Which is why I’m telling you now about the other part of this song’s story, Lisa’s story, and why I dedicate this song to her whenever I play it now.
I don’t feel that it’s up to me to rehash Lisa’s final months, but I this is what I see when I reflect on that time—
I see the psychological terrorism of domestic violence. I see the too-often-hidden corrosive power of depression. I see the suffocating effects of our culture’s homophobia.
All three of these enemies gain their power from stigma, from fear, and from secrecy. They are also enemies that Lisa dedicated her professional life to fighting on behalf of others. Because of this, I know that it is appropriate and necessary that I dedicate this song to her memory. Lisa knew, and I have again and again been reminded, that we have to talk about these things. We have to talk about them as long as they continue to rob from us beautiful and powerful souls like Lisa’s. We have to shine light into those dark corners of fear and pain, or what lurks there will rule us.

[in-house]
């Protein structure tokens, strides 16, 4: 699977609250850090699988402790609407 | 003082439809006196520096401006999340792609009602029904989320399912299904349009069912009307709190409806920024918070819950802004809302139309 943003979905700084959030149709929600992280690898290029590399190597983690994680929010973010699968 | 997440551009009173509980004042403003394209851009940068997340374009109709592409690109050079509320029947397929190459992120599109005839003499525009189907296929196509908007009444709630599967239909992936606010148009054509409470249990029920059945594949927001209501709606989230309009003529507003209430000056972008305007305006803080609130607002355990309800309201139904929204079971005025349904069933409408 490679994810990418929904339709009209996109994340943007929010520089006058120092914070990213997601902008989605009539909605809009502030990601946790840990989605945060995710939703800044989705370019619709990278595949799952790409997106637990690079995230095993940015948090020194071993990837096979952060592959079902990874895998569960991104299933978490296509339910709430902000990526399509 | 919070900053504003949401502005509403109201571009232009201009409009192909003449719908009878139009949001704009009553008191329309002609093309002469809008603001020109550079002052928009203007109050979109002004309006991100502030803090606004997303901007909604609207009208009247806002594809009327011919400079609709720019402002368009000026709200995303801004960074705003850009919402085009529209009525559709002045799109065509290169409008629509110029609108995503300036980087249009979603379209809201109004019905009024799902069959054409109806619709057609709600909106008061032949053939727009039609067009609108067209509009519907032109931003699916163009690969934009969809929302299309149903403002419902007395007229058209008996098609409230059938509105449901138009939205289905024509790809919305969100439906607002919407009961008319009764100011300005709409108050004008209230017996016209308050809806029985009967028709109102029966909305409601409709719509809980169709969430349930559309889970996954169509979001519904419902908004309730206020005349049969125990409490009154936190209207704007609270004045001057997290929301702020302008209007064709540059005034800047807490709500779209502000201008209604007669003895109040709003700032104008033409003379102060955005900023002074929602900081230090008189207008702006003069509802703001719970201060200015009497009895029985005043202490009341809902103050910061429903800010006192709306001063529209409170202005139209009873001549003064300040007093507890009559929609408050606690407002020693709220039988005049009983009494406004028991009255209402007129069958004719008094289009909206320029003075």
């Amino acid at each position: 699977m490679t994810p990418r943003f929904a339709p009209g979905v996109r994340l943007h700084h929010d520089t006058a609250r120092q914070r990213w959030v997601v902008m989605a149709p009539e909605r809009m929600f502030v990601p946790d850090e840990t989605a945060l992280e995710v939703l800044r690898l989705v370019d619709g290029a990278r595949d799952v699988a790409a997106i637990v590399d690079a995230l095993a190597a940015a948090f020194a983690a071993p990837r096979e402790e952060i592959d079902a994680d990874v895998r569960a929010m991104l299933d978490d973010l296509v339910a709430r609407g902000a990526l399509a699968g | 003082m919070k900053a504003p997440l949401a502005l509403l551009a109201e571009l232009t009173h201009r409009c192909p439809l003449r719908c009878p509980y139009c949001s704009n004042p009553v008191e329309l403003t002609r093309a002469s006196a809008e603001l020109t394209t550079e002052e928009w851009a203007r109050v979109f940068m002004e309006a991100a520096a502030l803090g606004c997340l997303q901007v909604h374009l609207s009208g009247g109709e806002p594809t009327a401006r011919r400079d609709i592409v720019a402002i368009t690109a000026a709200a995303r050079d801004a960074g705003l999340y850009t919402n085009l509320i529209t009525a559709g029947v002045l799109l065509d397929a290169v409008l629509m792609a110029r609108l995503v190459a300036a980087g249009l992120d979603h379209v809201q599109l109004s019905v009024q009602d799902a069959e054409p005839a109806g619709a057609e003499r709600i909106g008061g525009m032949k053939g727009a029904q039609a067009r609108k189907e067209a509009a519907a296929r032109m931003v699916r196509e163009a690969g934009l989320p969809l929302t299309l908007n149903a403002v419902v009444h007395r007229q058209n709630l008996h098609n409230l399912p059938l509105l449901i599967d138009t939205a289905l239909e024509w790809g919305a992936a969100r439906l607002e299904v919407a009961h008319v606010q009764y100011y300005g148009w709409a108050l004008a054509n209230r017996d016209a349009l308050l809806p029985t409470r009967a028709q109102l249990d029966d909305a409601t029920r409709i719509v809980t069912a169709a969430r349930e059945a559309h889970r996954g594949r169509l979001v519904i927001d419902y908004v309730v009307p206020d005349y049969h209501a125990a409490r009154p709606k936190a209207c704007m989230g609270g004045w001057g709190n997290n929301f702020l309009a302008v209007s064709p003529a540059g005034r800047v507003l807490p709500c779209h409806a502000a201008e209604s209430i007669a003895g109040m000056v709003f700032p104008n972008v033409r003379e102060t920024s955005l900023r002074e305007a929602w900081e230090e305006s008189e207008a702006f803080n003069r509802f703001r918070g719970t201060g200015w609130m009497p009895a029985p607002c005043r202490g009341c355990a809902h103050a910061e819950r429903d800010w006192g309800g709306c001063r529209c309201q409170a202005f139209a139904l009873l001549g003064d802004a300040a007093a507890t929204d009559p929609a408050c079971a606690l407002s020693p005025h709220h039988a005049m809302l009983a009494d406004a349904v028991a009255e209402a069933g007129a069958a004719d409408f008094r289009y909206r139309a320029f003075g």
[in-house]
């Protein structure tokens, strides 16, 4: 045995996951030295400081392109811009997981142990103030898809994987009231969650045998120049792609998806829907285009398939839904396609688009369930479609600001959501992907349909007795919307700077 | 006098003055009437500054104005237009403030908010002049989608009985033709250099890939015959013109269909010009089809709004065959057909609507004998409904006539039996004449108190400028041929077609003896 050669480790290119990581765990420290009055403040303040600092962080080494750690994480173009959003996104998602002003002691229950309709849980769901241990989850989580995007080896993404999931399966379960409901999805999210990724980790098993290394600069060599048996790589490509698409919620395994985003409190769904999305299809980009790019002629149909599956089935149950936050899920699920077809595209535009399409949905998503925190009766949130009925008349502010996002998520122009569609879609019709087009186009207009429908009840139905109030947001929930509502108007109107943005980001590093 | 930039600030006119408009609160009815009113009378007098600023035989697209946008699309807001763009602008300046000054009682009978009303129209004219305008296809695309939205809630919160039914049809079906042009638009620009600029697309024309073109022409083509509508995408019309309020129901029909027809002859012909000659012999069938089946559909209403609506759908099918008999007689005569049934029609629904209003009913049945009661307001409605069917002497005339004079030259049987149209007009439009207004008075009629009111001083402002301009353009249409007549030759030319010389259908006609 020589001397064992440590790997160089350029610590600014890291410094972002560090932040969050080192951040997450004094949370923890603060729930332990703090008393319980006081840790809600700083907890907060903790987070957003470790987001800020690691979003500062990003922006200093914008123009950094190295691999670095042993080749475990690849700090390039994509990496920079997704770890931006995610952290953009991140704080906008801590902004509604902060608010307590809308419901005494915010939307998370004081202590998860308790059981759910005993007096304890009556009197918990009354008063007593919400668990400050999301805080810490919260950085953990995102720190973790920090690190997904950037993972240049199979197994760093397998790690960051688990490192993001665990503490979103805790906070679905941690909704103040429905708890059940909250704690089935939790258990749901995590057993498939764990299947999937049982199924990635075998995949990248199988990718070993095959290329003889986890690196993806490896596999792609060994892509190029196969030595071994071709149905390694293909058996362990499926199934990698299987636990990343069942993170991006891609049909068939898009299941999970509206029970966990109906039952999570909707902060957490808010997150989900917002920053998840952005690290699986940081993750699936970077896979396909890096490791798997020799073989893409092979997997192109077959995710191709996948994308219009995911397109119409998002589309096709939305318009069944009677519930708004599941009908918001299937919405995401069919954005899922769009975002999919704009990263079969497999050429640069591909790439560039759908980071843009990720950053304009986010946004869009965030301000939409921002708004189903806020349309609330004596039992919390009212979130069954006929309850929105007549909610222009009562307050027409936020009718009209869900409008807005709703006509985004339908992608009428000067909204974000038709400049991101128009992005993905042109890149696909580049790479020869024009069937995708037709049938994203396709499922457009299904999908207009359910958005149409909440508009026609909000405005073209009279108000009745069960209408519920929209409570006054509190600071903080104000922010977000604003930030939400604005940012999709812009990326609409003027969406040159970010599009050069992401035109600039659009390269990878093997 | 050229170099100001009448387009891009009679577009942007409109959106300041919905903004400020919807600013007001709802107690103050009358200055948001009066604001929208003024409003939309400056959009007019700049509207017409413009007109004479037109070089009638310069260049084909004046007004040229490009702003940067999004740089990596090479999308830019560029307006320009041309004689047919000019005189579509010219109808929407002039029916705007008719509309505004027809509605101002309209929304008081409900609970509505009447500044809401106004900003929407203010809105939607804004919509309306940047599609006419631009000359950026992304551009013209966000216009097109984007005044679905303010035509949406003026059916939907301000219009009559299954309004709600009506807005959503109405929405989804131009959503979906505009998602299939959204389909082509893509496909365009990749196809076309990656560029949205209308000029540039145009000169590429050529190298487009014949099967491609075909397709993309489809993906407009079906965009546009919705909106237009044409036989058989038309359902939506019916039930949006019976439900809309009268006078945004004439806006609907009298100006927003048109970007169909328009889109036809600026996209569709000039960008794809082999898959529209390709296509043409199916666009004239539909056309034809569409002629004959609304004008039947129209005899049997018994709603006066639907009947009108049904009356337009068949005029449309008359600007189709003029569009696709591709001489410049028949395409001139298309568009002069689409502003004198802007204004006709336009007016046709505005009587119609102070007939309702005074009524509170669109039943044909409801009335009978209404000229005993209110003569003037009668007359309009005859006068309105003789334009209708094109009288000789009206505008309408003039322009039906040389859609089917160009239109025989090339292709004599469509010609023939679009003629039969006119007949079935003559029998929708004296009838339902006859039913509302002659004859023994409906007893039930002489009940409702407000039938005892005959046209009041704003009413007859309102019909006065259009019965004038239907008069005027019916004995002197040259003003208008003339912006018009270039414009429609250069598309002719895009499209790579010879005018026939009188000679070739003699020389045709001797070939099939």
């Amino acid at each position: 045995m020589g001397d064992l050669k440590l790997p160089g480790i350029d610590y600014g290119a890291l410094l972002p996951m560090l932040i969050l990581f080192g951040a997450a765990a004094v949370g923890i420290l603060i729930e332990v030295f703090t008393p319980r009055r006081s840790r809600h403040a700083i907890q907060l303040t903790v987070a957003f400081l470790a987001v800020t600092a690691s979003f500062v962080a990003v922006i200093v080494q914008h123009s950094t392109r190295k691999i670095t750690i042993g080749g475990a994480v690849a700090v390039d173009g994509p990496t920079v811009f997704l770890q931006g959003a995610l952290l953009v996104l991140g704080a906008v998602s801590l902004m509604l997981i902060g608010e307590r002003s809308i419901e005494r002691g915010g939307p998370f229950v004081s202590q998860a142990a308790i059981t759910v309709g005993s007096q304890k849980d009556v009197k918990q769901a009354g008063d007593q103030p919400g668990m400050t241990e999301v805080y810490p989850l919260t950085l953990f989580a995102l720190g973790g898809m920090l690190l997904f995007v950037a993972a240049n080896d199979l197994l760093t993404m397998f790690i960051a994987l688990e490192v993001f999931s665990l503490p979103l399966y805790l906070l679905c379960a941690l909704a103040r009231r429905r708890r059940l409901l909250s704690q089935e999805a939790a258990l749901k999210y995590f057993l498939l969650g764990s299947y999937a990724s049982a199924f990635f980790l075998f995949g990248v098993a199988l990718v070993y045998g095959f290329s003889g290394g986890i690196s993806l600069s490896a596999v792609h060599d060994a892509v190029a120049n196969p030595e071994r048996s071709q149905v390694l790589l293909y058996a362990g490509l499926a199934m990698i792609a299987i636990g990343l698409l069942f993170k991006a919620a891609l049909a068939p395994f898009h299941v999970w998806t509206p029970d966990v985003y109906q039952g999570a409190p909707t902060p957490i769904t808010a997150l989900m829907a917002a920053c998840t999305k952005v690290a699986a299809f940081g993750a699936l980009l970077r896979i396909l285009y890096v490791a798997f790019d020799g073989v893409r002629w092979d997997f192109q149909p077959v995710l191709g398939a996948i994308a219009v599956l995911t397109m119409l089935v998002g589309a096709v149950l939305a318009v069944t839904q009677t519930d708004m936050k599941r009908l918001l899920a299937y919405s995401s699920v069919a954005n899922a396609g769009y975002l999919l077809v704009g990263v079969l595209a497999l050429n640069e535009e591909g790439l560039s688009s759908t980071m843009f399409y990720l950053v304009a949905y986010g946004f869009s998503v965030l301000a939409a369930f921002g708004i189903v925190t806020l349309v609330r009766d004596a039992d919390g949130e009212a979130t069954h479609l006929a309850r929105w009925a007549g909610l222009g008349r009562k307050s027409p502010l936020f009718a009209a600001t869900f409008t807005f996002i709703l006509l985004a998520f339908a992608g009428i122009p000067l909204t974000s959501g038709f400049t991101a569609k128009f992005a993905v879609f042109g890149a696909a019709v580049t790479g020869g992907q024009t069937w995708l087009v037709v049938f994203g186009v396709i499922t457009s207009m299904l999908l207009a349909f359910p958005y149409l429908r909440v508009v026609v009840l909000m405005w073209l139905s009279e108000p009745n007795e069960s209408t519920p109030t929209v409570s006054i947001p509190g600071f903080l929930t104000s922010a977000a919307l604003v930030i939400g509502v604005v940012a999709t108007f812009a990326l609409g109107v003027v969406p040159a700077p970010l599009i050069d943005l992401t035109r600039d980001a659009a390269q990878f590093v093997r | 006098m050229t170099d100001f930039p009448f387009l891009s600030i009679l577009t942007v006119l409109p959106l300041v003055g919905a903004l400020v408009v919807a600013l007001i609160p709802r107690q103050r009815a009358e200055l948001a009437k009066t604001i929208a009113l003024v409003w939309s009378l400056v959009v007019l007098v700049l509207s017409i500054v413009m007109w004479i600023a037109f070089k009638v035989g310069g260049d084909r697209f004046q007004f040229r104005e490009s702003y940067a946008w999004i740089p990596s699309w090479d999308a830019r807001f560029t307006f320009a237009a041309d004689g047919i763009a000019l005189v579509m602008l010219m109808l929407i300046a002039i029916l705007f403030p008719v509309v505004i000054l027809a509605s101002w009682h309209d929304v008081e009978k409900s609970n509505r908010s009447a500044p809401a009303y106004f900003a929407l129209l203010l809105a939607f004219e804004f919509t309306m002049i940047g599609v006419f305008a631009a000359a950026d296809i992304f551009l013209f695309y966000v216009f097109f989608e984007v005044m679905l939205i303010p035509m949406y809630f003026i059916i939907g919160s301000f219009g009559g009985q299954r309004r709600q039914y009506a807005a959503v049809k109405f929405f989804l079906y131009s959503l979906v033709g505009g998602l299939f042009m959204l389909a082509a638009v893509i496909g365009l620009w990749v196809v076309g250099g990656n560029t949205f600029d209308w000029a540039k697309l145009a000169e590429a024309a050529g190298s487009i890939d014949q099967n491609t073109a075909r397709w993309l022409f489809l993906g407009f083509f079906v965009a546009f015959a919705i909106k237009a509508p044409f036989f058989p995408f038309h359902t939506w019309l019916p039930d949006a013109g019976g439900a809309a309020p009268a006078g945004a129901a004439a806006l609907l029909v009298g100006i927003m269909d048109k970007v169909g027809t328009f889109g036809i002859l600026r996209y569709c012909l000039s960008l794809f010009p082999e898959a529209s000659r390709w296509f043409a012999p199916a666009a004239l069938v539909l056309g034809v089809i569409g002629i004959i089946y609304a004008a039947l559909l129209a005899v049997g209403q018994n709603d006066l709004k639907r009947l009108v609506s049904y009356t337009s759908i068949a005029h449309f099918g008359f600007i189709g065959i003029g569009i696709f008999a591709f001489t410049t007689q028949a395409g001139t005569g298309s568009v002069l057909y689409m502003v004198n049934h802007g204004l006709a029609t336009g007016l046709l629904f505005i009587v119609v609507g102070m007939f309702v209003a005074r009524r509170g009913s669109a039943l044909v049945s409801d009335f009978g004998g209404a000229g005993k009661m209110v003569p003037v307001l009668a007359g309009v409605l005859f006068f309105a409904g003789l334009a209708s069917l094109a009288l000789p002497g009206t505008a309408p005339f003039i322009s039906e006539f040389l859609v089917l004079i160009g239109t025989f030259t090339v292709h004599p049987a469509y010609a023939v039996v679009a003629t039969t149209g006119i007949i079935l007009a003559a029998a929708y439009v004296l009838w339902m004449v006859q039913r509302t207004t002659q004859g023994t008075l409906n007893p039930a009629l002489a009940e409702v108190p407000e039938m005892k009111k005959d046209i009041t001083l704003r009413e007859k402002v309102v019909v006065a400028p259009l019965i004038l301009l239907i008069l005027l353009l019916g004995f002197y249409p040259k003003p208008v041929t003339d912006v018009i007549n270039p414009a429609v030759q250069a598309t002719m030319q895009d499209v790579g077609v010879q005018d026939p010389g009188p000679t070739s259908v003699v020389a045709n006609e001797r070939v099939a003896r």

We have to talk about the fact that women are not property. We have to talk about the fact that it is okay and necessary to lean on each other when we feel overwhelmed, weakened, and desperate. We have to talk about the fact that we must accept each other’s differences, and allow each other to live in this world as our true selves. And when tragedy robs the very air from our lungs, we have to find ways to give voice to our pain, to affirm its reality, and to become more human and more alive because of the scars with which it marks us.
Mysterious London outfit Halos make their debut with “Dust.” The slow-burning dark electronic track is punctuated by strong vocals and a stomping beat. “Dust” is the first preview of Halos’ forthcoming debut EP, release date TBA.